SECRETARY KERRY: Well – do you want me to go first? Okay. Why is this going to make a difference? It depends on the Houthis whether or not this will make a difference, and it depends on their supporters, their proxies. This is a very reasonable approach, and the Kingdom of Saudi Arabia, the Gulf states, have, I think, put together a proposal that fairly meets the needs of the parties. This is a proposal that offers the Houthis an opportunity to have confidence in the governing structure that will be put in place for Yemen. It offers them participation in that process.
The Houthi people need to remember they’re not a majority of the country. They’re a minority, and a very small minority. And it is important to recognize that the people of Yemen elected a government, and the president of that government was sent out of the country by violence. The international community has supported and the United Nations has supported through Resolution 2216 a set of principles about what needs to be respected here. And the truth is that this is a very fair-minded effort by the Kingdom of Saudi Arabia and others to put on the table a proposal that offers participation in governance in exchange for the end of violence and the laying down of weapons.
It provides a capacity for confidence-building in the withdrawal from communities that are inappropriately taken and for a political process to cut in to play as that withdrawal takes place. So our sense is the difference here is that this leaves nothing for future speculation. This has a clarity to it about how confidence can be built, what the end game looks like, and how the parties can get there.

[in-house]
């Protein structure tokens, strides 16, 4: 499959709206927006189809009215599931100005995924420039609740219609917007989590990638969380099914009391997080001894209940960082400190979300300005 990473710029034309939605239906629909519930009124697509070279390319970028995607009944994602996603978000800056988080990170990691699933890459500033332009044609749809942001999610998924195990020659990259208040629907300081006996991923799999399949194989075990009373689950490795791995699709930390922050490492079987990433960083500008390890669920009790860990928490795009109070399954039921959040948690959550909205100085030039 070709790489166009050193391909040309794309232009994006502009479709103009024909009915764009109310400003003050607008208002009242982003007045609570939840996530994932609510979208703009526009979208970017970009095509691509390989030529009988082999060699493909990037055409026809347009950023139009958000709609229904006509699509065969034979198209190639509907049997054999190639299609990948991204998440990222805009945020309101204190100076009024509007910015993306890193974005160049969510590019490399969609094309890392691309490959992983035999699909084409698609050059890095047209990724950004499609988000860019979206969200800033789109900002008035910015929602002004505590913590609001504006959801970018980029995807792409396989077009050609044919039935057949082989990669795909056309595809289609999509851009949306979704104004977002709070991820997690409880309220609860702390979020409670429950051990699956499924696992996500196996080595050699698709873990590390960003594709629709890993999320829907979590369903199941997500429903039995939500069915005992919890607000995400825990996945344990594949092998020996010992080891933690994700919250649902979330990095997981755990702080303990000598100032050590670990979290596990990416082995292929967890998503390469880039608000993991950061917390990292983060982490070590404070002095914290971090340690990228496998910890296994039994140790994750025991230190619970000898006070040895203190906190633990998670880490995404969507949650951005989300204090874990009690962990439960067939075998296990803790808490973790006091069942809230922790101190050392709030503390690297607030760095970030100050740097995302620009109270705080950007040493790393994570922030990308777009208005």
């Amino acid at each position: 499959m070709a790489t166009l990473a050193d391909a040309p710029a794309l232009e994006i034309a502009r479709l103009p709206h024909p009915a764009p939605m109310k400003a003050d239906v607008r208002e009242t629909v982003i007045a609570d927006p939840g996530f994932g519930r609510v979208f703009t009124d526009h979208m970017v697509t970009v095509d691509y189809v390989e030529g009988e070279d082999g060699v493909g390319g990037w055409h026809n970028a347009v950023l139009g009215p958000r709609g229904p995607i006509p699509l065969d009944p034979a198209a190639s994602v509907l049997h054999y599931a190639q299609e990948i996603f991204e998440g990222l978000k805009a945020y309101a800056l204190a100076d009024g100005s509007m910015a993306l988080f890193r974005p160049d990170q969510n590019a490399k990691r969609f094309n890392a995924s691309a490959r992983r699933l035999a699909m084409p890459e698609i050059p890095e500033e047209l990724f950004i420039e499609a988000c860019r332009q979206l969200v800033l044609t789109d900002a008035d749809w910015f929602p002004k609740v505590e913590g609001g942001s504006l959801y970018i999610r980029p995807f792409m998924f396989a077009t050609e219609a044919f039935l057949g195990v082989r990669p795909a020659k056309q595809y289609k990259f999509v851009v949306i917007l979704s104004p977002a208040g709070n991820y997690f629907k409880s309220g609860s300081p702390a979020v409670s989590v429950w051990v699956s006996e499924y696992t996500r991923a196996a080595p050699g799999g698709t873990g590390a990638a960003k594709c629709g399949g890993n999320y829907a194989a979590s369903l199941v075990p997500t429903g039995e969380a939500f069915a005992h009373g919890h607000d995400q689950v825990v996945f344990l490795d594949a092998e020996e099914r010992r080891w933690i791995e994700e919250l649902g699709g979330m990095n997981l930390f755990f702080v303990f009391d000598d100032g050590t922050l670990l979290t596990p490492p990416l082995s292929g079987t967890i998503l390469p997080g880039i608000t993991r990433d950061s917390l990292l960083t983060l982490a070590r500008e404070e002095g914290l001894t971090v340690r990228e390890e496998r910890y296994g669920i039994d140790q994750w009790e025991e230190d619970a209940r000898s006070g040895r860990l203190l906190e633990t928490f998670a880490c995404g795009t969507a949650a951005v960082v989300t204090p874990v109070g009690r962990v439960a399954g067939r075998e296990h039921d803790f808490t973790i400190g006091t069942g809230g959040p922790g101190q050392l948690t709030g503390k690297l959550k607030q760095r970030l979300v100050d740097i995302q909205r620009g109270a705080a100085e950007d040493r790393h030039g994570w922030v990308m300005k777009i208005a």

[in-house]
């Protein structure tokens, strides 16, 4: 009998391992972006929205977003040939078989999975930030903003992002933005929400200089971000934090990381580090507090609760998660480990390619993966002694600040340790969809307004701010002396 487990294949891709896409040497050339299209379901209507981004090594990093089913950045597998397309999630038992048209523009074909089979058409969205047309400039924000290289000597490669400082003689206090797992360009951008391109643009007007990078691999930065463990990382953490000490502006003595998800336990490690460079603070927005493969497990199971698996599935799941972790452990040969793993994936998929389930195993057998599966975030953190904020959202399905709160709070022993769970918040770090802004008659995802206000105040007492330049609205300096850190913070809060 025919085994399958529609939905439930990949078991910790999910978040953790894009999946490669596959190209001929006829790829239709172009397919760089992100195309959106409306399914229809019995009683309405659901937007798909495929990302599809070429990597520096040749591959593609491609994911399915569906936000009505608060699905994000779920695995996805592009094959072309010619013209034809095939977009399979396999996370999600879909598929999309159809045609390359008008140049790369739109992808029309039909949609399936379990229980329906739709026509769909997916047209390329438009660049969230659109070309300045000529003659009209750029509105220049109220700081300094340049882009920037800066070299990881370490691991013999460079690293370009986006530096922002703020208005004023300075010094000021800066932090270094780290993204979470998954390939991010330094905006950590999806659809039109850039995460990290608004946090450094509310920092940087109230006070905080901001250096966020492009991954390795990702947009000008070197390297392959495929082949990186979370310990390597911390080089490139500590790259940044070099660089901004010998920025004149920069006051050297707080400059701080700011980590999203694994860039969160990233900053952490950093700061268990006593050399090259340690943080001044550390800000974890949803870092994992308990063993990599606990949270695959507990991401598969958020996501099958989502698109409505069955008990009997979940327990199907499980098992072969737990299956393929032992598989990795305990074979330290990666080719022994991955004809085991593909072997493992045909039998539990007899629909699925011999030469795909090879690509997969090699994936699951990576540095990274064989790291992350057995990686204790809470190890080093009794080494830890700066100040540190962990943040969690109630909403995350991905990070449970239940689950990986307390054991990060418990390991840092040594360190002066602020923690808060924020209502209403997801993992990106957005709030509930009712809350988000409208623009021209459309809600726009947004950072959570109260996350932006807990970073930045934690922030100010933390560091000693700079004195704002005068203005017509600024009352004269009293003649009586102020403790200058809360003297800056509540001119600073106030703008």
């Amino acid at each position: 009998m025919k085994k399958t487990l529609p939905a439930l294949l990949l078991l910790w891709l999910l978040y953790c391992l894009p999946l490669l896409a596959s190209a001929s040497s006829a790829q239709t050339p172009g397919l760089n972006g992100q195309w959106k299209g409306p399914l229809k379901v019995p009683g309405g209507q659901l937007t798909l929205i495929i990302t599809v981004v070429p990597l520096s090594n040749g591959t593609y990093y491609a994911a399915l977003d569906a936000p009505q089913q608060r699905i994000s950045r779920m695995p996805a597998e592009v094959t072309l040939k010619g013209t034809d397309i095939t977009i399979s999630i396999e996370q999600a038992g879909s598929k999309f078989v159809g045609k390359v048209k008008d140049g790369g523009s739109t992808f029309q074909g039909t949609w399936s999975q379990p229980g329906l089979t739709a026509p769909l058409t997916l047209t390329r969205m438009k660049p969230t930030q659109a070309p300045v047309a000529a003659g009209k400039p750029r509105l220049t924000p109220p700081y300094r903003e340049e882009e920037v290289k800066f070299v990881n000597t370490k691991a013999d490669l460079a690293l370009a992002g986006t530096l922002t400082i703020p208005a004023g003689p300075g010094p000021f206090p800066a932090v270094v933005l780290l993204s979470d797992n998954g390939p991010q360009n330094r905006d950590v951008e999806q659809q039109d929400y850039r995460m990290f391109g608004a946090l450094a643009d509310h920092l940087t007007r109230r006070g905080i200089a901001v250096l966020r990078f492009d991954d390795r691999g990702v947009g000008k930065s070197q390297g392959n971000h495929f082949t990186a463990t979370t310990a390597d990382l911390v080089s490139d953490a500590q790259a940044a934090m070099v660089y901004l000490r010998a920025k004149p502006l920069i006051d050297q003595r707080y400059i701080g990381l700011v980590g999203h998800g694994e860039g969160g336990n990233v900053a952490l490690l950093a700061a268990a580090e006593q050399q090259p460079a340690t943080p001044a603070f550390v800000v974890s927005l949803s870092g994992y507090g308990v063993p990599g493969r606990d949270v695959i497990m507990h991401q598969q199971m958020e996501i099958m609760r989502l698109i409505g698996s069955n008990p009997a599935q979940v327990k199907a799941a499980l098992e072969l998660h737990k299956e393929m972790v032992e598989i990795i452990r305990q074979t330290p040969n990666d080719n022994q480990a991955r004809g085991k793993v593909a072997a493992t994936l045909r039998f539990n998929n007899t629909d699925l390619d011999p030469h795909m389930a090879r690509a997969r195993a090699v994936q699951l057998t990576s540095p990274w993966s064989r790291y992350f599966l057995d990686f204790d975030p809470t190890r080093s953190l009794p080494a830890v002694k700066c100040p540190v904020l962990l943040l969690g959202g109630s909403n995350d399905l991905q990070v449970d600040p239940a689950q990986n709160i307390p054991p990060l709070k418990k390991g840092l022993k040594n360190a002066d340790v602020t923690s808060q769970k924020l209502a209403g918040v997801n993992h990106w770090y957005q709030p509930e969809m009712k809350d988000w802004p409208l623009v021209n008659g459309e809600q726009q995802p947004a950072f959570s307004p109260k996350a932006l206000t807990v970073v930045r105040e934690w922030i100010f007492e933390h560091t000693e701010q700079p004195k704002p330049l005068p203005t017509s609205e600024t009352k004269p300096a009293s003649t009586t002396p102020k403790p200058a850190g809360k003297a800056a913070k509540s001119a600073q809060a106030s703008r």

But it also requires, fairly, that the Kingdom of Saudi Arabia not be subject to missiles from another country being pointed at its cities and lying on its border or to have troops from another country across its border, in its communities, wreaking havoc and spreading violence. So it is a very fair approach. And if the Houthi do not see the wisdom of this approach, then it seems clear to me that the international community will understand exactly what the resistance is and where it comes from and what the problem is in achieving a fair political solution in Yemen.